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During the recent meeting, the Board of the Global Fund to Fight AIDS, TB and Malaria voted to follow the recommendation of the Global Fund Secretariat and reject the Phase 2 renewal of two HIV/AIDS grants in Nigeria. According the Reuters Newswire, the termination, worth more than $50 million, resulted from the country’s failure to "meet targets on drug access and transparency." This was no doubt a difficult and politically unsavory decision to make - but it was the right thing to do.

Since its founding in 2002, the Global Fund has claimed to be a new type of funding mechanism, one committed to promoting real country ownership and a high standard of accountability. There have been several instances in its short history when the Fund has temporarily suspended grants for mismanagement, although the Board has been less willing to terminate programs completely for lack of performance - especially grants for HIV/AIDS. The only previous termination (the LoveLife program in South Africa) came after repeated reviews, multiple votes and a damaging political controversy. By comparison, this vote shows the emerging confidence of the new institution and sends a strong signal of real commitment to accountability.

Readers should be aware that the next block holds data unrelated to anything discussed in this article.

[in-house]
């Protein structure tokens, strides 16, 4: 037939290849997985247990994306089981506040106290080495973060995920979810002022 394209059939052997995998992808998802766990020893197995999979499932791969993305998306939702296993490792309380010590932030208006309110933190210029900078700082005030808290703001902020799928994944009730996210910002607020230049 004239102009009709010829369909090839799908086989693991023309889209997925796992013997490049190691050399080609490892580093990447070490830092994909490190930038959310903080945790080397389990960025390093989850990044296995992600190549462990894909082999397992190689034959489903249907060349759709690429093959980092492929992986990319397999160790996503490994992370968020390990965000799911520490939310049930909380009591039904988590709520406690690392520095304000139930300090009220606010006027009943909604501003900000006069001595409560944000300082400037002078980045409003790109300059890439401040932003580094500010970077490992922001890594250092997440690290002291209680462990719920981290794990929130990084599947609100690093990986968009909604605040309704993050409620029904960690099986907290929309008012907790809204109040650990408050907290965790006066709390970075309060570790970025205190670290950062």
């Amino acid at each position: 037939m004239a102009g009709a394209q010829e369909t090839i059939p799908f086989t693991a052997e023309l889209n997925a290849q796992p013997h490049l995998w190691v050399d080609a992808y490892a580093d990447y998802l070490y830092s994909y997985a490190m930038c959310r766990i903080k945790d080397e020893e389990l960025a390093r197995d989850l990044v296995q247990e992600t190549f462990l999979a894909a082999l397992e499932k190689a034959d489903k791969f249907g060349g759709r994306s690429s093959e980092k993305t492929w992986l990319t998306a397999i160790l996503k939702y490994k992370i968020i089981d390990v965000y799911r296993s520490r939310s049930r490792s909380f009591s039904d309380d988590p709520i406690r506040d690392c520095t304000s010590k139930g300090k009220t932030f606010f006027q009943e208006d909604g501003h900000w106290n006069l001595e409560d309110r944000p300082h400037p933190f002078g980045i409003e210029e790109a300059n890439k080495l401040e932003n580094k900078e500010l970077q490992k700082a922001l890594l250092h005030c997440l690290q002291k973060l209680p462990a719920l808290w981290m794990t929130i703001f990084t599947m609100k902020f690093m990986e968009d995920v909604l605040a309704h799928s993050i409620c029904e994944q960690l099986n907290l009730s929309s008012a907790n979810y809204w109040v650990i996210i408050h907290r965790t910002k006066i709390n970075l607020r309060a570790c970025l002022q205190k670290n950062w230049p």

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CGD blog posts reflect the views of the authors, drawing on prior research and experience in their areas of expertise. CGD is a nonpartisan, independent organization and does not take institutional positions.